In a hand-wound pickup, you get 1 machine & 1 person operating it—the operator controls the tension & varying speeds. With mass produced pickups that are manufactured in a gang assembly with multiple coils being wound at once, the quality suffers. Micro shorts in the windings develop as a result of cracking in the insulation of the wire which in turn causes a “muddy” sound in the pickup. The cracking is caused by improper tension on the coil wire; which by the way is approximately 1/2 the thickness of a hair. When hand-winding, you can vary the speed and feed which produces a scattered winding that gives each pickup it’s charm and individualism. A pre-programmed machine cannot produce this by itself.
YES ! The great thing about custom pickups, is that you can fix the things that bother you about your guitar’s original sound. I test and determine the power output of the remaining pickups and adjust the new one accordingly.
Over the years, I have found that I can adapt pickups for use in almost any steel stringed instrument. These days, there are many basses (and some guitars) that have pickups and pickup cavities that the aftermarket industry do not make pickups for. However, I can make custom bobbins to fit any cavity and also make beautiful wood covers to match your guitar or bass.
Unfortunately we only make custom pickup covers for our own MJS Pickups & very specific/special projects.
Scatter Winding is creating a cross hatching of the wire during the winding process. Proper criss-crossing of the wire will create currents which will provide overtones in order to deliver a fuller, dynamic tone.
General rule is: the more windings (of any given gauge) = the higher the resistance and warmer the tone. Higher resistance creates more millivolts which will drive your preamp effectively.
General rule is: the stronger the magnet = more high frequencies.
- Having the magnet(s) inside the coil will provide more articulation and attack
- Having the magnet on the bottom of the coil(s) with steel pole pieces will provide more mids and inductance = louder & warmer tone
This is a very common question with a very unpopular answer. The application of your guitar (i.e. Rock, Jazz, Blues, etc.) will dictate what materials & power output will be used. This would need to be discussed with the customer before the building of the pickup begins.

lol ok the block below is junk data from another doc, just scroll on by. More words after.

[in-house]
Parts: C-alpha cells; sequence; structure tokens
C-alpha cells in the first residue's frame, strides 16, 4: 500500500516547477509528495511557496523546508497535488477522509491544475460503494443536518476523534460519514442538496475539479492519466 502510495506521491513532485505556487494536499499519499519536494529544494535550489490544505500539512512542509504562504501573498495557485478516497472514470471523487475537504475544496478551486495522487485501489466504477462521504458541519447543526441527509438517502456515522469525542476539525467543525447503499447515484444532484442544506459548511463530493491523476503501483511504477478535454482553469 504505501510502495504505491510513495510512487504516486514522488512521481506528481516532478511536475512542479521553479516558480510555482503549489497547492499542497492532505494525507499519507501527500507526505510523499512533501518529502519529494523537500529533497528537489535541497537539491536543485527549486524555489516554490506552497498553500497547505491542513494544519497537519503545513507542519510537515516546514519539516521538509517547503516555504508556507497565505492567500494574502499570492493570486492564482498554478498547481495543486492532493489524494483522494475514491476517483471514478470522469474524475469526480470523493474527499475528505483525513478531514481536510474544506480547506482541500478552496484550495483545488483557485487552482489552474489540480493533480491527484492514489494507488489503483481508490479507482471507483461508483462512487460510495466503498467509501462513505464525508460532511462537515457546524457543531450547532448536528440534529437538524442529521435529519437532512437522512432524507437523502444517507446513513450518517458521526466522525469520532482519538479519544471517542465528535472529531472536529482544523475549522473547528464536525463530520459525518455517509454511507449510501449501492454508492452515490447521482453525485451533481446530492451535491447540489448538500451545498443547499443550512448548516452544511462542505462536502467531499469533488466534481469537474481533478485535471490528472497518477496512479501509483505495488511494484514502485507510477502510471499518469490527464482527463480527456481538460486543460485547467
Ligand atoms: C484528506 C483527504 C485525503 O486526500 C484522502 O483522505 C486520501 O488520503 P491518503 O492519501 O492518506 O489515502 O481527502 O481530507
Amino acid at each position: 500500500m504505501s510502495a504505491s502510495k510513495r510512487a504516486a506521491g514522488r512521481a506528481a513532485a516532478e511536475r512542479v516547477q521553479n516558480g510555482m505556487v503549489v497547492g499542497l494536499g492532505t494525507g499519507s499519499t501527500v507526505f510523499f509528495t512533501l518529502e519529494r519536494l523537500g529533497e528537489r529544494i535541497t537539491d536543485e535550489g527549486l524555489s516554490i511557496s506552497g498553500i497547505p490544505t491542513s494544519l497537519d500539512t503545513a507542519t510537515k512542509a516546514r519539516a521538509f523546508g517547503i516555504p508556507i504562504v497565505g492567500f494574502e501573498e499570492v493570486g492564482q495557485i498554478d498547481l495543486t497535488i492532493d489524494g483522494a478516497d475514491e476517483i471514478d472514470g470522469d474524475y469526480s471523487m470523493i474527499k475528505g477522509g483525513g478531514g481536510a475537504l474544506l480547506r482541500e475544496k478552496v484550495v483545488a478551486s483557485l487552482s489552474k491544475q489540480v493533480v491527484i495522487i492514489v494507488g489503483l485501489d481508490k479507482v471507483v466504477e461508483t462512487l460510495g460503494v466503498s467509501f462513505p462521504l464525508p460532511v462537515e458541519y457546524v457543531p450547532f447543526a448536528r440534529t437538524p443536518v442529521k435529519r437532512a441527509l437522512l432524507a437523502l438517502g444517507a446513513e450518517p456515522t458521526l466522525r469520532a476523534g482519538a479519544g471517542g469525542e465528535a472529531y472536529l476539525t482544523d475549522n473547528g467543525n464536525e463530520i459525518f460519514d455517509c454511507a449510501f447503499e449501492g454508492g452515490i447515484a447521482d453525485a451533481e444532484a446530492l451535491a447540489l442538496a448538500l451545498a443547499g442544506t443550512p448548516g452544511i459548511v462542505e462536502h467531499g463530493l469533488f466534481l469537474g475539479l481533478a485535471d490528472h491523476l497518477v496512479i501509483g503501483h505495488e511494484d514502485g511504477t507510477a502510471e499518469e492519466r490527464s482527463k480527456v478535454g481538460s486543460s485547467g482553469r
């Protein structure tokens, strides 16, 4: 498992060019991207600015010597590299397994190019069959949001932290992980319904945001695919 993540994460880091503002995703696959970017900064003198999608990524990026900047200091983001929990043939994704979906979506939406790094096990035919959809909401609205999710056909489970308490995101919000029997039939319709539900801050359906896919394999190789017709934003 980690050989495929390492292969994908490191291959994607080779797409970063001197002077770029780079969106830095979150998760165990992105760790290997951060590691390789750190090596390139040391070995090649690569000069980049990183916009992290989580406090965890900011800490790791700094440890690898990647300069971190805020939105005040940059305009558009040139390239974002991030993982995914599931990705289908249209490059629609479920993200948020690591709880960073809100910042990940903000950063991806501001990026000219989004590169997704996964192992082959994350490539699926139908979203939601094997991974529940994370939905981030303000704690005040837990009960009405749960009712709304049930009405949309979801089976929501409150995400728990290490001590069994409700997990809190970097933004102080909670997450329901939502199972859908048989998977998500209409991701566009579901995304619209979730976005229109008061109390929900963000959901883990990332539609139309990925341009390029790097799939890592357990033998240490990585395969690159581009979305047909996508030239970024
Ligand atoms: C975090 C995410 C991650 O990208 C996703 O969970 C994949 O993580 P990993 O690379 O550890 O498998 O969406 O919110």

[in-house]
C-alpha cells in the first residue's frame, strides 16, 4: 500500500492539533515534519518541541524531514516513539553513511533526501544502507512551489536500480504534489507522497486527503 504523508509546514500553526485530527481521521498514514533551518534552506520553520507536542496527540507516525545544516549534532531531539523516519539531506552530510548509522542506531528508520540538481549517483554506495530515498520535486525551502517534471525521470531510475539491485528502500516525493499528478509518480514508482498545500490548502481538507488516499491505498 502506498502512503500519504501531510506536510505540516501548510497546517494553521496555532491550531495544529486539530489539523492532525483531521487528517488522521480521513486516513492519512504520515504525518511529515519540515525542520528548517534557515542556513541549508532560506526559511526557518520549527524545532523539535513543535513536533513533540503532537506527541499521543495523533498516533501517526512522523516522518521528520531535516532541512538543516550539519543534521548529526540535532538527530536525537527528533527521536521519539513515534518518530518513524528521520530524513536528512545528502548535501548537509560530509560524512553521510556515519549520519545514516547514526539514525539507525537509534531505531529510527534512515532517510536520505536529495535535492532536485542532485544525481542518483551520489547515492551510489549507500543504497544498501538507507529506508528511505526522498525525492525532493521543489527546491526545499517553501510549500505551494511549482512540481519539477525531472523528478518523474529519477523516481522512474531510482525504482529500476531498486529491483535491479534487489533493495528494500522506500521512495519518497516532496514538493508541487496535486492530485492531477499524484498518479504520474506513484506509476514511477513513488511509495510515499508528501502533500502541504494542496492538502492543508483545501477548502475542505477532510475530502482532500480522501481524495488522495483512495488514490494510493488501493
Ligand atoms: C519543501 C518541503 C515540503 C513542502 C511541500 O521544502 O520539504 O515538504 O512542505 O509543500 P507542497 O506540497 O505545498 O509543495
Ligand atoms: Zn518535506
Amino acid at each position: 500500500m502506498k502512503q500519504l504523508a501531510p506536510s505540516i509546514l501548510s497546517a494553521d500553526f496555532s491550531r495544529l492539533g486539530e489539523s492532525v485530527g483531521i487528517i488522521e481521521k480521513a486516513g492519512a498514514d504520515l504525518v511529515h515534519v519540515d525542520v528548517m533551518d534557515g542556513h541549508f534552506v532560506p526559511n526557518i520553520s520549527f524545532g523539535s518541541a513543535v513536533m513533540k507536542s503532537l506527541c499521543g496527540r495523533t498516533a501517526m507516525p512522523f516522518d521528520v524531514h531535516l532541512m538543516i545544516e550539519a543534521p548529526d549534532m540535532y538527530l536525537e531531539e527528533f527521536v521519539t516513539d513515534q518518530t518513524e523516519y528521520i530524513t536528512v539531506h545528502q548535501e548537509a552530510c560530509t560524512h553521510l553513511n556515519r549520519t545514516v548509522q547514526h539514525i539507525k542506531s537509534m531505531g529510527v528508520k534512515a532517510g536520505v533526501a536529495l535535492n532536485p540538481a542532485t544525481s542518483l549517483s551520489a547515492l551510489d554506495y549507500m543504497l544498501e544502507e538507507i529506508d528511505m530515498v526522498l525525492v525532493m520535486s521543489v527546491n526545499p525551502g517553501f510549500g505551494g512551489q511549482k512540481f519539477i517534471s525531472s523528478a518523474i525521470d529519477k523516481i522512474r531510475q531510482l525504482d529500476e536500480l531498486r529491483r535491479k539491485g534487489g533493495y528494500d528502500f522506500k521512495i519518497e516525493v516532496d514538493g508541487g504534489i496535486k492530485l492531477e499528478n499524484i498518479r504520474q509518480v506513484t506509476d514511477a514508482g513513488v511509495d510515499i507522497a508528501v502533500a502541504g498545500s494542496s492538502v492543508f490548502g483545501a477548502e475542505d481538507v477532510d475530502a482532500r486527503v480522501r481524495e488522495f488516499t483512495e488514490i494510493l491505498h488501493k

Inductance is measured in Henries. The amount of Inductance (H) your pickup produces will ultimately determine the tone of your pickup. Inductance takes into consideration all components of the pickup. D.C. resistance (ohms), only involves the coil wire and doesn’t tell the whole story.
Sometimes pot values are as important as the pickup choice. Lower pot values (250K) will ATTENUATE high frequencies and higher pot values (500K) will ACCENTUATE high frequencies. The wrong pot value on the right pickup can destroy the tone. Always ask the recommended pot value(s) for your application.
Magnetic field pickups only detect magnetic material (steel). The more magnetic material the pickup detects the louder the pickup will be. Pure Nickel and Bronze are not magnetic so just the string core wire will be detected and results in a quieter tone. Take this into consideration when choosing strings for your guitar.
A standard starting point is 1/8” below the string when fretted at the last fret. You can go up or down from there but make sure you do the adjustment with the strings fretted at the last fret. Higher pickups tend to give more attack and a little more volume. Lower pickups tend to warm up the tone and decrease volume slightly. If you go too low, you will encounter muddiness, but only in extremely low situations.
Again, this is a matter of personal taste. I have found that any sound that comes from an active pickup, you can also get from a passive pickup. Low impedance pickups are slightly quieter operationally but also have a generic sound from a lack of coil windings. Batteries are also a pain in the butt!
Ultimately the decision to repair your instrument is up to you. I have found that after the hundreds of repairs & restorations I have done over the past 25+ years, there is a certain pride & contentment that comes from bringing an old instrument back to life. You should be advised of the approximate value of your instrument after repairs for an educated determination if you should or should not proceed. Sentimental value usually overrides typical appraised value as this cannot be priced.
Without seeing the instrument up close it is very difficult to judge, but estimates don’t cost a nickel. I find that many customers are resigned to the fact that their guitar/bass is a lost cause, only to be pleasantly surprised that it’s not nearly as costly as they thought to repair it. It is always important to inquire before making a move to a new guitar because you never know what kind of jewel you may already have.
Some instruments are actually made better than they used to be – primarily due to R&D and new technology. These are usually the boutique guitars and not the introductory instruments. However, the pressure of mass production and lack of time to prepare and dry the woods properly make for very unstable instruments. Instruments made 25-30 years ago may not have had great electronics, but they were much more stable and make a better candidate for restoration.